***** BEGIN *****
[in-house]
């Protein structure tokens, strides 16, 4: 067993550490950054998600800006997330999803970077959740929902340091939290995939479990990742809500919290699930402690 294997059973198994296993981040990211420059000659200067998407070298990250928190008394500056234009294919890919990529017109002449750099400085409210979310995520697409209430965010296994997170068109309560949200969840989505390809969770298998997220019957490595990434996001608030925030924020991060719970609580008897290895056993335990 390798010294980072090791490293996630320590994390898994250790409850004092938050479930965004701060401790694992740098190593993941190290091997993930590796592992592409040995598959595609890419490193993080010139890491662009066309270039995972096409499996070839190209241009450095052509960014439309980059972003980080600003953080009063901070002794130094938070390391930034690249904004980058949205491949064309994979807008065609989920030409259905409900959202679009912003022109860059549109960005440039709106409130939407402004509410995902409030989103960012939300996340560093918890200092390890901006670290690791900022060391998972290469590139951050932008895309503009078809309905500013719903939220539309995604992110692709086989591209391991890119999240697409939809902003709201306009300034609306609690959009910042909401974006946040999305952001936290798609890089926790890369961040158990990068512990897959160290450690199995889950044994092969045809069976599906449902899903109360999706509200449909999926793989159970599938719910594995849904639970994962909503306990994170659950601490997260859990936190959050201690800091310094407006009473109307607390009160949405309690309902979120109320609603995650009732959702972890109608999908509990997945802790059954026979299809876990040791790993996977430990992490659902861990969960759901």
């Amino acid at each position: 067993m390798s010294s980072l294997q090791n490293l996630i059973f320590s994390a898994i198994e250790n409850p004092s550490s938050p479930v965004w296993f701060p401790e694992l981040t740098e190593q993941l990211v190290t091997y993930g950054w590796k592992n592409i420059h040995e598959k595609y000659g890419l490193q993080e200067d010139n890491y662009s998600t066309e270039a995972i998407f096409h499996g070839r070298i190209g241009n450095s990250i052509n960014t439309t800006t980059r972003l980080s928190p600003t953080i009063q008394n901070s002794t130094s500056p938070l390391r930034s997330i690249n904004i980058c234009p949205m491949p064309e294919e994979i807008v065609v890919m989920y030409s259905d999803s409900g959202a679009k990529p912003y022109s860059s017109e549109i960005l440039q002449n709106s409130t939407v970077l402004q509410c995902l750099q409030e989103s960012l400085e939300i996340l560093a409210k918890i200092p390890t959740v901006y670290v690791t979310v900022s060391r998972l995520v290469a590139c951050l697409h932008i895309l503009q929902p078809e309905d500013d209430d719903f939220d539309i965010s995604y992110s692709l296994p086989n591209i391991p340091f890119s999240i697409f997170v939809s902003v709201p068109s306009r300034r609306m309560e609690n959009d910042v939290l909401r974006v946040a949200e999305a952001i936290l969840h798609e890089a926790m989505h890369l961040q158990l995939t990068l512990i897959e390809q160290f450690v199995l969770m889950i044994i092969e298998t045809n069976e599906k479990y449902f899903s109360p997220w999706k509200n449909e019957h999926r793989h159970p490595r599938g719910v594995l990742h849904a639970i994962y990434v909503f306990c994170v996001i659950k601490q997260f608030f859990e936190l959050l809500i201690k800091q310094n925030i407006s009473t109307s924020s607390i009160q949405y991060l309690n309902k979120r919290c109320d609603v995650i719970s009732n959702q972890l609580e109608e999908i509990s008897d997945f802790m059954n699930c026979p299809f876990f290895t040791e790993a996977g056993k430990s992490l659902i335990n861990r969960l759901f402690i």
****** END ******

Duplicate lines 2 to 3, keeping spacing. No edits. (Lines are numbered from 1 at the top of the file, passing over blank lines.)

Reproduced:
């Protein structure tokens, strides 16, 4: 067993550490950054998600800006997330999803970077959740929902340091939290995939479990990742809500919290699930402690 294997059973198994296993981040990211420059000659200067998407070298990250928190008394500056234009294919890919990529017109002449750099400085409210979310995520697409209430965010296994997170068109309560949200969840989505390809969770298998997220019957490595990434996001608030925030924020991060719970609580008897290895056993335990 390798010294980072090791490293996630320590994390898994250790409850004092938050479930965004701060401790694992740098190593993941190290091997993930590796592992592409040995598959595609890419490193993080010139890491662009066309270039995972096409499996070839190209241009450095052509960014439309980059972003980080600003953080009063901070002794130094938070390391930034690249904004980058949205491949064309994979807008065609989920030409259905409900959202679009912003022109860059549109960005440039709106409130939407402004509410995902409030989103960012939300996340560093918890200092390890901006670290690791900022060391998972290469590139951050932008895309503009078809309905500013719903939220539309995604992110692709086989591209391991890119999240697409939809902003709201306009300034609306609690959009910042909401974006946040999305952001936290798609890089926790890369961040158990990068512990897959160290450690199995889950044994092969045809069976599906449902899903109360999706509200449909999926793989159970599938719910594995849904639970994962909503306990994170659950601490997260859990936190959050201690800091310094407006009473109307607390009160949405309690309902979120109320609603995650009732959702972890109608999908509990997945802790059954026979299809876990040791790993996977430990992490659902861990969960759901």
């Amino acid at each position: 067993m390798s010294s980072l294997q090791n490293l996630i059973f320590s994390a898994i198994e250790n409850p004092s550490s938050p479930v965004w296993f701060p401790e694992l981040t740098e190593q993941l990211v190290t091997y993930g950054w590796k592992n592409i420059h040995e598959k595609y000659g890419l490193q993080e200067d010139n890491y662009s998600t066309e270039a995972i998407f096409h499996g070839r070298i190209g241009n450095s990250i052509n960014t439309t800006t980059r972003l980080s928190p600003t953080i009063q008394n901070s002794t130094s500056p938070l390391r930034s997330i690249n904004i980058c234009p949205m491949p064309e294919e994979i807008v065609v890919m989920y030409s259905d999803s409900g959202a679009k990529p912003y022109s860059s017109e549109i960005l440039q002449n709106s409130t939407v970077l402004q509410c995902l750099q409030e989103s960012l400085e939300i996340l560093a409210k918890i200092p390890t959740v901006y670290v690791t979310v900022s060391r998972l995520v290469a590139c951050l697409h932008i895309l503009q929902p078809e309905d500013d209430d719903f939220d539309i965010s995604y992110s692709l296994p086989n591209i391991p340091f890119s999240i697409f997170v939809s902003v709201p068109s306009r300034r609306m309560e609690n959009d910042v939290l909401r974006v946040a949200e999305a952001i936290l969840h798609e890089a926790m989505h890369l961040q158990l995939t990068l512990i897959e390809q160290f450690v199995l969770m889950i044994i092969e298998t045809n069976e599906k479990y449902f899903s109360p997220w999706k509200n449909e019957h999926r793989h159970p490595r599938g719910v594995l990742h849904a639970i994962y990434v909503f306990c994170v996001i659950k601490q997260f608030f859990e936190l959050l809500i201690k800091q310094n925030i407006s009473t109307s924020s607390i009160q949405y991060l309690n309902k979120r919290c109320d609603v995650i719970s009732n959702q972890l609580e109608e999908i509990s008897d997945f802790m059954n699930c026979p299809f876990f290895t040791e790993a996977g056993k430990s992490l659902i335990n861990r969960l759901f402690i």